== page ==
The goal of the workshop was to discuss, reflect on, and make proposals for drawing up communications, resource mobilization, and administrative protocols and guidelines. Presentations were made by the United Nations Children’s Fund (UNICEF), the Pan-American Health Organization (PAHO), and the UN Office for the Coordination of Humanitarian Affairs (OCHA) on topics related to shelters, children’s rights during times of emergency, and forming regional teams to follow up on the initiatives and actions of each country in the area of risk management.

Photo: Plan International

C. Protocols/Guidelines Developed

C1. Administrative Protocol in Emergency or Disaster Situations;
C2. Protocol for Resource Mobilization in Emergency or Disaster Situations; and,
C3. Communications Protocol in Emergency or Disaster Situations.

General Considerations

The plans must consider:

  • The need to designate key staff responsible for creating emergency and contingency plans, and for updating and implementing them.
  • How to define the organizational structure during an emergency (to be updated annually). Lines of communication should be established in this structure, which should also include alternate contacts, functions, and responsibilities.
  • Protocols or guidelines for communication, resource mobilization, and administration during emergency or disaster situations.
  • A National Program that includes activities and specific budget allotments for emergency and disaster response, including the output needed to facilitate the operations of the country offices. The idea of this program is not to have an approved budget line item, but rather to have approved amounts ready to be transferred as necessary.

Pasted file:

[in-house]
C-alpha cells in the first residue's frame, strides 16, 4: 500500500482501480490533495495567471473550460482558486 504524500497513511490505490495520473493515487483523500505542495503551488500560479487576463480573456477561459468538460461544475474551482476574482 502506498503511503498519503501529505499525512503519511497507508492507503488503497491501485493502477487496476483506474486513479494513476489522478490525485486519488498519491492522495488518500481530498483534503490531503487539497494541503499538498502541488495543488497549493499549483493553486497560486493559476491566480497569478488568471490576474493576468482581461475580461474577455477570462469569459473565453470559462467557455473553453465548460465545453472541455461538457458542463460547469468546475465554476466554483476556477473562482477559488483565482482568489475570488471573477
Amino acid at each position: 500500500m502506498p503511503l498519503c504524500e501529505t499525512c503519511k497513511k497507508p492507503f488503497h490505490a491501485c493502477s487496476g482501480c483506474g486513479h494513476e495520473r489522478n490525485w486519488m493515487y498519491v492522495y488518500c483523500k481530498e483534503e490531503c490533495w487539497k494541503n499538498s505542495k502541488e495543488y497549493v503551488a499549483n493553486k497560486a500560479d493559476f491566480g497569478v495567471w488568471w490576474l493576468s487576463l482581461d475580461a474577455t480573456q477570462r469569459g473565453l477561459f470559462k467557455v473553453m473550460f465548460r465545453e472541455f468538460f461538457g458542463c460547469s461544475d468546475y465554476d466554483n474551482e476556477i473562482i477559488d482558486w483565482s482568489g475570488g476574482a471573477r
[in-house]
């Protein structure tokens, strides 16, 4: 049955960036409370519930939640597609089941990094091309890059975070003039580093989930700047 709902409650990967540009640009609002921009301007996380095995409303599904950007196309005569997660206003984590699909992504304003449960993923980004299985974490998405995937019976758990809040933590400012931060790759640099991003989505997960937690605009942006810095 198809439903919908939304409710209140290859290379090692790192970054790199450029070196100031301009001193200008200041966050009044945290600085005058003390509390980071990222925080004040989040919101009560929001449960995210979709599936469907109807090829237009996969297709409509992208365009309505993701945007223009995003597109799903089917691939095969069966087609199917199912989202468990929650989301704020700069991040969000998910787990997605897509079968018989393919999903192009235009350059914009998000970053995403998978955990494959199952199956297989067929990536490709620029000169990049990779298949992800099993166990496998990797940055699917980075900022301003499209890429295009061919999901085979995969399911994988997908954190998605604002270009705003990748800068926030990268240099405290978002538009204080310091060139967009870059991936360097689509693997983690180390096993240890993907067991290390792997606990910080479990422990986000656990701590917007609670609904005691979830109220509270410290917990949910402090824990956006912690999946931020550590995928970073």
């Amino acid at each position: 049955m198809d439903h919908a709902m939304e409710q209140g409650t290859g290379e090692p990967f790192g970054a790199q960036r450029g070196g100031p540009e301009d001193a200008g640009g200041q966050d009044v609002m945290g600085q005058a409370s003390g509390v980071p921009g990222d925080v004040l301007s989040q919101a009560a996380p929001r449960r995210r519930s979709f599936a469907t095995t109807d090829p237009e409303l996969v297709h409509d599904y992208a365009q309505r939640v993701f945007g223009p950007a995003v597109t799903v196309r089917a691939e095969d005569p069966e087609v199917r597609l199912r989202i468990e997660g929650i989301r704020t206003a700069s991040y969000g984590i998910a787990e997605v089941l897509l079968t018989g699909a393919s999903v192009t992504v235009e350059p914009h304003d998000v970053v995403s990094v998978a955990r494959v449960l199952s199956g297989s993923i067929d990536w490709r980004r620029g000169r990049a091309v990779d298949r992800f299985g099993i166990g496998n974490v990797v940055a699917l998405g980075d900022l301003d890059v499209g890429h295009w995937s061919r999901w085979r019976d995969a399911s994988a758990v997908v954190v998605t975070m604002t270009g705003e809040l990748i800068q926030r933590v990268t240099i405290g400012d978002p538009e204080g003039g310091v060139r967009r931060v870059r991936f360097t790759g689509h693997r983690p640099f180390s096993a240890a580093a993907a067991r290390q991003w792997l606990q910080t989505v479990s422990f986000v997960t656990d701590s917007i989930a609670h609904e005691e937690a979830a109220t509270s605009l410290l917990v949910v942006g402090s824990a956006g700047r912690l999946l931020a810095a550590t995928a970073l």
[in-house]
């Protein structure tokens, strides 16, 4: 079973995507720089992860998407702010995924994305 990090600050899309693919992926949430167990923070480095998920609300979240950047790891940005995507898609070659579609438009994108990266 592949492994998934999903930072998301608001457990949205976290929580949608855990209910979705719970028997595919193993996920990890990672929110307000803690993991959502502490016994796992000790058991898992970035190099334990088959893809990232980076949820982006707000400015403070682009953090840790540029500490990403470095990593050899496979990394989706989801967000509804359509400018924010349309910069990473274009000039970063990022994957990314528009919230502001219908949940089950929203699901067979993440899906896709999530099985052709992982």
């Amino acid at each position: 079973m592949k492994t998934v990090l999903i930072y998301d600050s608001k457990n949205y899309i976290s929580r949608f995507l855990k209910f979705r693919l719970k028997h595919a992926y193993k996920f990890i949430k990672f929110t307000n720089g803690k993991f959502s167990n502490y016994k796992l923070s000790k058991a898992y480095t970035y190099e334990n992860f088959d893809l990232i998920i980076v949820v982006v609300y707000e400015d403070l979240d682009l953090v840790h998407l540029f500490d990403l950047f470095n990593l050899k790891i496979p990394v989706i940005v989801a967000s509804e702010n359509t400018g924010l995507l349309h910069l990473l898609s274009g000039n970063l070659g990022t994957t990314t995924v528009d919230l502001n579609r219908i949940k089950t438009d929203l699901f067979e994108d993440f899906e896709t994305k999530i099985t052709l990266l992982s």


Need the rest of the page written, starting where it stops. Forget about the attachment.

• The emergency stage: Attention to shelters, water and sanitation, education, children’s protection, food security, and health.
  • The post-emergency stage: Project proposals should be written in order to address issues arising during the reconstruction or recovery stages. These should be aimed at helping communities, families, and children return to their normal lives (living conditions similar to those before the disaster) including the following elements:
    a. Infrastructure: health, education, water and sanitation.
    b. Support for the social development of the community: children’s participation and protection, food security, health, water and sanitation.
    c. Risk prevention and management: It is necessary to put in place an awareness-raising process that allows for the creation of a culture of prevention linked to local development. Providing economic support does not necessarily contribute to human development.
  • All planning and preparedness processes should be tied to possible scenarios and action plans. As a first step, each country office should identify the particular risks that country faces, and determine which of these should, in principle, be addressed by Plan International and the communities. It is necessary to identify the places in each scenario that imply the greatest risk for, and impact on, Plan International’s work with children and communities.
  • In each risk scenario selected, a worst case scenario response should be prepared.
  • Each country office should determine the level of risk for each of its program implementing units, identifying high risk units as A, moderate risk units as B, and low risk units as C. At the same time, each program unit should do a similar classification of the communities where they work. This will generate a map that classifies risks by country and by program units.
  • The countries in this region should have certified emergency and contingency plans by 2007.
  • Finally, it is important to build capacity to cope with catastrophes by using the knowledge and means available locally.


For further information, please contact:
Raúl Rodríguez
Regional Advisor, Water, Environmental Sanitation and Emergencies
Plan International
Regional Office for the Americas
Suite 802, City of Knowledge –Tel: 3171700